T cell polarization identifies distinct clinical phenotypes in scleroderma lung disease

Arthritis Rheum. 2008 Apr;58(4):1165-74. doi: 10.1002/art.23406.


Objective: Lung involvement is the leading cause of morbidity and mortality in systemic sclerosis (SSc; scleroderma), and interstitial lung disease (ILD) is the most common pulmonary manifestation. An abnormal profibrotic Th2/Tc2-polarized T cell response is postulated to mediate tissue damage and fibrosis. The aim of this study was to investigate whether a polarized T cell phenotype in SSc is associated with lung disease or other clinical manifestations of SSc.

Methods: Circulating T cells were characterized by flow cytometry in 62 patients with SSc and 36 healthy control subjects, using antibodies against CD3, CD4, CD8, chemokine receptor CCR5 (Th1/Tc1-specific), and prostaglandin D2 receptor CRTH2 (Th2/Tc2-specific). The ratio between CCR5 and CRTH2 T cell frequencies was used to quantify type 1 (high-ratio) or type 2 (low-ratio) immune polarization.

Results: Patients with SSc exhibited lower CCR5/CRTH2 T cell ratios than those exhibited by control subjects (P<0.0001), indicating a Th2/Tc2-polarized phenotype. Markedly reduced CCR5/CRTH2 T cell ratios were observed in SSc patients with ILD compared with SSc patients without ILD (P<0.0001), particularly in patients with active ILD (P<0.0001) compared with those with stable lung function. Lower CCR5/CRTH2 ratios were strongly associated with a lower value for the percent predicted forced vital capacity (P<0.0001). In patients with an estimated right ventricular systolic pressure>35 mm Hg, suggestive of pulmonary vascular disease, a lower value for the percent predicted diffusing capacity (DLCO) was associated with higher CCR5/CRTH2 T cell ratios (Th1/Tc1) (P=0.009), while in those with right ventricular systolic pressure<35 mm Hg, a lower value for the percent predicted DLCO correlated with lower ratios (Th2/Tc2) (P<0.0001), as observed for ILD.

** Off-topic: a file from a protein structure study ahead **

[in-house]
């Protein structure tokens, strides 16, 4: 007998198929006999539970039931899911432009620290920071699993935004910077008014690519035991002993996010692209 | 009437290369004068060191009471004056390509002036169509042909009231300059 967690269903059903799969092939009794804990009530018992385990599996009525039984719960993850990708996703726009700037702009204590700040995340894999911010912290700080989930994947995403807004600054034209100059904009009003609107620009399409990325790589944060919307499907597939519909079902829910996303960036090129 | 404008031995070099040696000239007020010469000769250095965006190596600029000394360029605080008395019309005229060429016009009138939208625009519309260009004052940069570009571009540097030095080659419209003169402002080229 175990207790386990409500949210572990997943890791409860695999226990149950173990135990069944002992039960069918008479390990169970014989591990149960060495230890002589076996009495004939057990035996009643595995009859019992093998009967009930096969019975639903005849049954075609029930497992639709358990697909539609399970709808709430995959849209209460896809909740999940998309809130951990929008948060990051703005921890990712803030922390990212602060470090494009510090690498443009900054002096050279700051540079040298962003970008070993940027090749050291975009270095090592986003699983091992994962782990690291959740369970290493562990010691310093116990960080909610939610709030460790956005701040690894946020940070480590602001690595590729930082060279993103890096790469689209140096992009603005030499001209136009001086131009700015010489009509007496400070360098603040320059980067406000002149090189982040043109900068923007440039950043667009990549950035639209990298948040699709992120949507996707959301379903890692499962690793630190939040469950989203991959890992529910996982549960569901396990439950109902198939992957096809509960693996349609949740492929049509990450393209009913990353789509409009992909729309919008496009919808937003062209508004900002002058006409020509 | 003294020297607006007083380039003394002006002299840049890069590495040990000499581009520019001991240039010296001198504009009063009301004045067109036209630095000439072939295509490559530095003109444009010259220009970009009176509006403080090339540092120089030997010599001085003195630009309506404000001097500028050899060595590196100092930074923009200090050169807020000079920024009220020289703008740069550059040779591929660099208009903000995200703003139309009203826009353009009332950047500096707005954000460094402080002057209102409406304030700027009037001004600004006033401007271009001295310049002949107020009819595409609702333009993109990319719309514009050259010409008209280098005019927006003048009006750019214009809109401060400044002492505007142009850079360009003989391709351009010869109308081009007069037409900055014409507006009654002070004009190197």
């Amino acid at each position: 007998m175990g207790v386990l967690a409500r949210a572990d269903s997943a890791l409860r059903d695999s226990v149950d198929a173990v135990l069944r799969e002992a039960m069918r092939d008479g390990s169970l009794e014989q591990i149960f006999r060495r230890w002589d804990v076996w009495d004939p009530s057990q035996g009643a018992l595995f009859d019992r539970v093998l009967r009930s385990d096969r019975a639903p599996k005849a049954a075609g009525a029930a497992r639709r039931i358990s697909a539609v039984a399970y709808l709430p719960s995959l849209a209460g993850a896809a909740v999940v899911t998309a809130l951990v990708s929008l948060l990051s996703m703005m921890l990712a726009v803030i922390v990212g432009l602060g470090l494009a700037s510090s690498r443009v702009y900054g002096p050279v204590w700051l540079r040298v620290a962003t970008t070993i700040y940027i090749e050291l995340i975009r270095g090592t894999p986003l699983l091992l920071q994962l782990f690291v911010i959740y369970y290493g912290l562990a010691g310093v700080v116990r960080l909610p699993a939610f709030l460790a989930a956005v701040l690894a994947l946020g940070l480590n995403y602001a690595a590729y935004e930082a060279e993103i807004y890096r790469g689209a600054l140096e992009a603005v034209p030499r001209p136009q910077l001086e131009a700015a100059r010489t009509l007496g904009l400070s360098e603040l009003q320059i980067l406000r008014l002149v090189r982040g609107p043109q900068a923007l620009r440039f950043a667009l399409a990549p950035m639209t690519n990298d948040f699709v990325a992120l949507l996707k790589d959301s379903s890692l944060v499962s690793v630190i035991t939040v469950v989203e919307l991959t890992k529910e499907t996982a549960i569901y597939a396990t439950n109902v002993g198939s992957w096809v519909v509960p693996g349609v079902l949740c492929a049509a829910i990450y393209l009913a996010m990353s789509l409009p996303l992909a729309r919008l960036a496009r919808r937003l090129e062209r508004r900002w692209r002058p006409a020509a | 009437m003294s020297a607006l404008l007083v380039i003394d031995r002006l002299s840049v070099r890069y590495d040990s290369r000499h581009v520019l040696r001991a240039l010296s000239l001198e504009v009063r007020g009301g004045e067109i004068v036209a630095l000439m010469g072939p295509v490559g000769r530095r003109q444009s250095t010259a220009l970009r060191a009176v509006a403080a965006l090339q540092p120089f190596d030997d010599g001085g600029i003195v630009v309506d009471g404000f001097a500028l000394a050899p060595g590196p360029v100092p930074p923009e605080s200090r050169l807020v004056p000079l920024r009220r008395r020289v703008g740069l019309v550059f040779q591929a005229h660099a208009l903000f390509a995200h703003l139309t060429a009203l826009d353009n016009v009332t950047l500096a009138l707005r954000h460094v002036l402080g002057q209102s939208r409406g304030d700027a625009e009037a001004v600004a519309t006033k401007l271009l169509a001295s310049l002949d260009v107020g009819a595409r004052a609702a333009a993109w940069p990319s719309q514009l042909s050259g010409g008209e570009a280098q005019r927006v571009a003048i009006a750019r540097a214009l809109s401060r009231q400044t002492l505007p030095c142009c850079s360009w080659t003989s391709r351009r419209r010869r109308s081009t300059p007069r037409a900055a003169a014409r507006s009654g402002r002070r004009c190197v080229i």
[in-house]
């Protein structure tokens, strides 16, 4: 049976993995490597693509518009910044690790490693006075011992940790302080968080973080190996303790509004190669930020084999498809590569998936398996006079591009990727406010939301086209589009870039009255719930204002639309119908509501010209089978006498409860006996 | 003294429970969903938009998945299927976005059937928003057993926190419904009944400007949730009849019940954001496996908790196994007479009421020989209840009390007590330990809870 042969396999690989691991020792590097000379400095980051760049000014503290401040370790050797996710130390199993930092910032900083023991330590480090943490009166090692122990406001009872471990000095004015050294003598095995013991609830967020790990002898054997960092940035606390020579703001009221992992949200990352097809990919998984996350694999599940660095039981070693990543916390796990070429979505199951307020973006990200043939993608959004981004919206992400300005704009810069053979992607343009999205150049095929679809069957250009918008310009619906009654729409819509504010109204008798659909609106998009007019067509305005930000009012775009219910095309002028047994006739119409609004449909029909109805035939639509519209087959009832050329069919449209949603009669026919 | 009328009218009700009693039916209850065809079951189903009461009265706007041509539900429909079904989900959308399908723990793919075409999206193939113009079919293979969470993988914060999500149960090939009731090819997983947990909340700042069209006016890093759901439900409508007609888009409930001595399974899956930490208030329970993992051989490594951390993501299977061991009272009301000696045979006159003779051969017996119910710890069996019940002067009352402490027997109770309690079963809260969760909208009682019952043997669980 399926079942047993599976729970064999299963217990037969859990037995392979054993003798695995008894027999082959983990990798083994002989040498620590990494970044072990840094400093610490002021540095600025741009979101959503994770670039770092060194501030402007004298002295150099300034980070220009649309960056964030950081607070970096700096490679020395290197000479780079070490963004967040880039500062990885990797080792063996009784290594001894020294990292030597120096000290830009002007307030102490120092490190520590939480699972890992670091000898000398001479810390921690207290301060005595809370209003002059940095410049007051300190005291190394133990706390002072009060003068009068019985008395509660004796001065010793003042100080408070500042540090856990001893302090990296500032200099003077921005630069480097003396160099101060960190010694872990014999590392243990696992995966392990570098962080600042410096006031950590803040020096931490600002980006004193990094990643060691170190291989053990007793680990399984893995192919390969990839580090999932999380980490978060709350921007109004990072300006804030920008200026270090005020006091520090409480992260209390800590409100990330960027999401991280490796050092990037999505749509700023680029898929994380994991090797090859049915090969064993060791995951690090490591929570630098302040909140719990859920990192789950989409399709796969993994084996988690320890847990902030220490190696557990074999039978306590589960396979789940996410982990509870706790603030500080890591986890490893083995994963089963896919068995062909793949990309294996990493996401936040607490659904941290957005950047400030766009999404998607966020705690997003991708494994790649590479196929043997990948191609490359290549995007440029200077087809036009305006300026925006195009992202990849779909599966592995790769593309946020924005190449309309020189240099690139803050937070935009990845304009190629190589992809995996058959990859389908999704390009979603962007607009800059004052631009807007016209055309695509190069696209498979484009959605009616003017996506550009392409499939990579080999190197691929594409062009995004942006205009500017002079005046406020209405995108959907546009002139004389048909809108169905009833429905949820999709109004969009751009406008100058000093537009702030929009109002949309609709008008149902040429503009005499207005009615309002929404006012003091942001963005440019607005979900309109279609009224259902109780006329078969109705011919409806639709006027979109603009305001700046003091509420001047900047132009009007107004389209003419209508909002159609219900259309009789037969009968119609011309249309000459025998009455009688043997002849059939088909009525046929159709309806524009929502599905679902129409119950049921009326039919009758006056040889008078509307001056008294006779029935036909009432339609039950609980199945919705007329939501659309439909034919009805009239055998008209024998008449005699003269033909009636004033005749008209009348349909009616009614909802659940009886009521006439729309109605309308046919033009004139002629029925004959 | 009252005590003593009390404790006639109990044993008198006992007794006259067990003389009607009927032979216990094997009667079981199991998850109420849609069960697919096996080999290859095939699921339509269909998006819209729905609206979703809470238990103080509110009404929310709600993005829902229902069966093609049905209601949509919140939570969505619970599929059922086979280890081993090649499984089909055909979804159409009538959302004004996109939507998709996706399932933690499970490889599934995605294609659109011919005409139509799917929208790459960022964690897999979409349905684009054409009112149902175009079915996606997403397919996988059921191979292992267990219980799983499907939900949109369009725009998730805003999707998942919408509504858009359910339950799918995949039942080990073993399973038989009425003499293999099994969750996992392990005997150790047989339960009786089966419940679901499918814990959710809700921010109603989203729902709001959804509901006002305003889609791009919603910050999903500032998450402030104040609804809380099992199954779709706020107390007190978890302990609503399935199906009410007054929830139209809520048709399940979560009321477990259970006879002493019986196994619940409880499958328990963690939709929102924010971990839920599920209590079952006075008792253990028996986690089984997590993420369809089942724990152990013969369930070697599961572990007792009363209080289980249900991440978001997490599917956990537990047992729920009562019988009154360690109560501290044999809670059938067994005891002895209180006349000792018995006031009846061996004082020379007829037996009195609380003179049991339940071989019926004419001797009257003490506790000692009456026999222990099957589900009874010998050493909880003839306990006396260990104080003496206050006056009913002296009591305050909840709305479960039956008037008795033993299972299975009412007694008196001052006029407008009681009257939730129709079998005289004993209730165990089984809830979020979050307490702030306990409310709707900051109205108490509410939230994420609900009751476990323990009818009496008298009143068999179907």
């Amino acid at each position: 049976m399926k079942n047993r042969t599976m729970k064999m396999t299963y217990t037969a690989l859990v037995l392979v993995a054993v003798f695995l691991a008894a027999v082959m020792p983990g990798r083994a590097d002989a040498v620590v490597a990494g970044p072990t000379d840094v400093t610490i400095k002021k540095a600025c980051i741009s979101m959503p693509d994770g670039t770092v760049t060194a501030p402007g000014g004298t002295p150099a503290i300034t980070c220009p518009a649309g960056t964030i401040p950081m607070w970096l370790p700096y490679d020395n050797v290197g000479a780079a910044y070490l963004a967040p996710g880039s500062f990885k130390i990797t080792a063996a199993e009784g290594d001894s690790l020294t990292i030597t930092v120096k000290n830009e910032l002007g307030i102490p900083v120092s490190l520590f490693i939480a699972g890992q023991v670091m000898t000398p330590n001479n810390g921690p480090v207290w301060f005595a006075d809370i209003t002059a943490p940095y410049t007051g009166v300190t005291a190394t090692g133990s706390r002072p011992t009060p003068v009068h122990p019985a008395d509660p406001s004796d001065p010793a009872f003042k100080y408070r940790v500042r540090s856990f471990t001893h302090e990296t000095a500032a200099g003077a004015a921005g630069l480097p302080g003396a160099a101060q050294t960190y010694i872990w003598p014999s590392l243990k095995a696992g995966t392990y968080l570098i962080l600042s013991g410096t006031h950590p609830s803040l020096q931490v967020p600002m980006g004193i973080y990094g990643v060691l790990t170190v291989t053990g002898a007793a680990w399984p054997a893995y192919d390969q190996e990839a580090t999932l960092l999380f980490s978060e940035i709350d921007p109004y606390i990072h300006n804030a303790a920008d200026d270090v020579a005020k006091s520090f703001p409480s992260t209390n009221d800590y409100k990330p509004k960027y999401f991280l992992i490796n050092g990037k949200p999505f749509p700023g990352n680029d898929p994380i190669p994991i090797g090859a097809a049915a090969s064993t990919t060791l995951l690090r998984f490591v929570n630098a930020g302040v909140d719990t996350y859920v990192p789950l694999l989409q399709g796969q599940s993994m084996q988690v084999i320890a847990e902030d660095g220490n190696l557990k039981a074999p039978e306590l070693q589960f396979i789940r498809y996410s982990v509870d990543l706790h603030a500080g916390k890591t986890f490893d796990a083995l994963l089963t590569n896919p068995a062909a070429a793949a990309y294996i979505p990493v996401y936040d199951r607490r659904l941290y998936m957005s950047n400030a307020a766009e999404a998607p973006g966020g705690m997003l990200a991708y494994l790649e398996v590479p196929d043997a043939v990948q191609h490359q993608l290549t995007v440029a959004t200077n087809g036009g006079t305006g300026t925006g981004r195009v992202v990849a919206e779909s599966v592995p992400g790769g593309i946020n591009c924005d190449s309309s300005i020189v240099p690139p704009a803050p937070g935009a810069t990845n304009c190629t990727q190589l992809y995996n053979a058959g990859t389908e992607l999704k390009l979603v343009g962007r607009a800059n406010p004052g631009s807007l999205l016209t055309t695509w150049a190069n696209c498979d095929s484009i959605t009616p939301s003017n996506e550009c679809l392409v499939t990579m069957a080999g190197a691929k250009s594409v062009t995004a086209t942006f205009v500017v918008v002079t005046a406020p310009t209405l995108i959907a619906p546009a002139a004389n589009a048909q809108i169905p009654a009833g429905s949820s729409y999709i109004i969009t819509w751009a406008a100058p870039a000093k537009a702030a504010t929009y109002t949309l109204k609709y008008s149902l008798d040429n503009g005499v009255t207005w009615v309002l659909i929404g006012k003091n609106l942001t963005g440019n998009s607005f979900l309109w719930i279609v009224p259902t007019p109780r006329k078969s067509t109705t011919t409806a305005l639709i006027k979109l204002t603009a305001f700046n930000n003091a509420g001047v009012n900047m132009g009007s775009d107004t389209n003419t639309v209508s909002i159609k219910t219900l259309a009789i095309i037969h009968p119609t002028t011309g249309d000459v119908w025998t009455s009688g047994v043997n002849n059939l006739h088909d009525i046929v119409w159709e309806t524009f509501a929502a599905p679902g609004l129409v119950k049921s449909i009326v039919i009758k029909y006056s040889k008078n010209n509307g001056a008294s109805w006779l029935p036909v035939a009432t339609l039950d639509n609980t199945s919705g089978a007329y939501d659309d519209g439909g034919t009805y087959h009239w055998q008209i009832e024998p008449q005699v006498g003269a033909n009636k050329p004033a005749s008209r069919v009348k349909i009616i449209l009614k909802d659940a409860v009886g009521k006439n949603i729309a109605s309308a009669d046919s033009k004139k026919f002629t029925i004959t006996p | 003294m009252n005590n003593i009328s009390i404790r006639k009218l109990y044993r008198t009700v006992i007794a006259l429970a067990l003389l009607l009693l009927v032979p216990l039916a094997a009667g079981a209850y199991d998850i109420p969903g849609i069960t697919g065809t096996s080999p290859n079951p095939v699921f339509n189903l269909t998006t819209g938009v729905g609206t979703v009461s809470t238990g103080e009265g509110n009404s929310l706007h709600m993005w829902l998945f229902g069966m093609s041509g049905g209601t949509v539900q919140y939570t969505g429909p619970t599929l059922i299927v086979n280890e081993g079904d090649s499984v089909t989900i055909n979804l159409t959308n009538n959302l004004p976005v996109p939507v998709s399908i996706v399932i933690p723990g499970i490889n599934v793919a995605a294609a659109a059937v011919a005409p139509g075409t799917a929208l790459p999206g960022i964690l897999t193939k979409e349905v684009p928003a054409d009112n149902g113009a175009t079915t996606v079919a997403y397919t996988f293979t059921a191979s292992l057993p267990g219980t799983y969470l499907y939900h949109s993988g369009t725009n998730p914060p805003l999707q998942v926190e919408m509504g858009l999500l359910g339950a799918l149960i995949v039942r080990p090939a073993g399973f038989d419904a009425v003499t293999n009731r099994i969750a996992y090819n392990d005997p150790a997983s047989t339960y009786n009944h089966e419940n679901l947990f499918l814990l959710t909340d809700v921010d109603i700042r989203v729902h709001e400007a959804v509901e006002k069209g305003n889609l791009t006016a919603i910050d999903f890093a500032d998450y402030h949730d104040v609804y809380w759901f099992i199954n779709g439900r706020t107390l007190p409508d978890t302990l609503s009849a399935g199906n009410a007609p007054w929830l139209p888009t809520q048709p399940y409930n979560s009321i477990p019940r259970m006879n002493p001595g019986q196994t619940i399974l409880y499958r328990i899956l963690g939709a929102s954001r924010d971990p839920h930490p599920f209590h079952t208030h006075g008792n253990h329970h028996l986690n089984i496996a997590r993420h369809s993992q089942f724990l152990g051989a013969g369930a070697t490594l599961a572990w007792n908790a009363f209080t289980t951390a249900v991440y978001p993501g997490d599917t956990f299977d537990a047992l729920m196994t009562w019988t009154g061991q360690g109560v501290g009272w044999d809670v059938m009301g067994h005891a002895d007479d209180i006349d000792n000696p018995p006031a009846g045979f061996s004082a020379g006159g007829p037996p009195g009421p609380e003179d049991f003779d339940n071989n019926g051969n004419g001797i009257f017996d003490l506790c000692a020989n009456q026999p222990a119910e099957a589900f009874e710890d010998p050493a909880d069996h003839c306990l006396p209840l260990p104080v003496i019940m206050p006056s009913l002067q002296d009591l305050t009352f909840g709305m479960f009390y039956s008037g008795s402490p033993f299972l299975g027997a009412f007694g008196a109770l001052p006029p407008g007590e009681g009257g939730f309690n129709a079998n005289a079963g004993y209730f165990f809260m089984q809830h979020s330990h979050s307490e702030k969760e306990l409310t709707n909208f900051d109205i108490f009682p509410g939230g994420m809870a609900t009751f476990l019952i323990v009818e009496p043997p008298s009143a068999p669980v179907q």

Conclusion: T cell polarization in SSc is strongly associated with specific manifestations of lung disease. Measurement of T cell polarization may represent a valuable tool to monitor disease activity and predict clinical outcomes in SSc patients with lung disease.

Publication types

  • Research Support, N.I.H., Extramural
  • Research Support, Non-U.S. Gov't

MeSH terms

  • Adult
  • Biomarkers / blood
  • Case-Control Studies
  • Female
  • Humans
  • Lung Diseases, Interstitial / complications
  • Lung Diseases, Interstitial / immunology*
  • Lymphocyte Count
  • Male
  • Middle Aged
  • Phenotype
  • Scleroderma, Systemic / classification*
  • Scleroderma, Systemic / complications
  • Scleroderma, Systemic / immunology*
  • Severity of Illness Index
  • T-Lymphocyte Subsets / immunology*
  • T-Lymphocytes, Cytotoxic
  • Th1 Cells
  • Th2 Cells


  • Biomarkers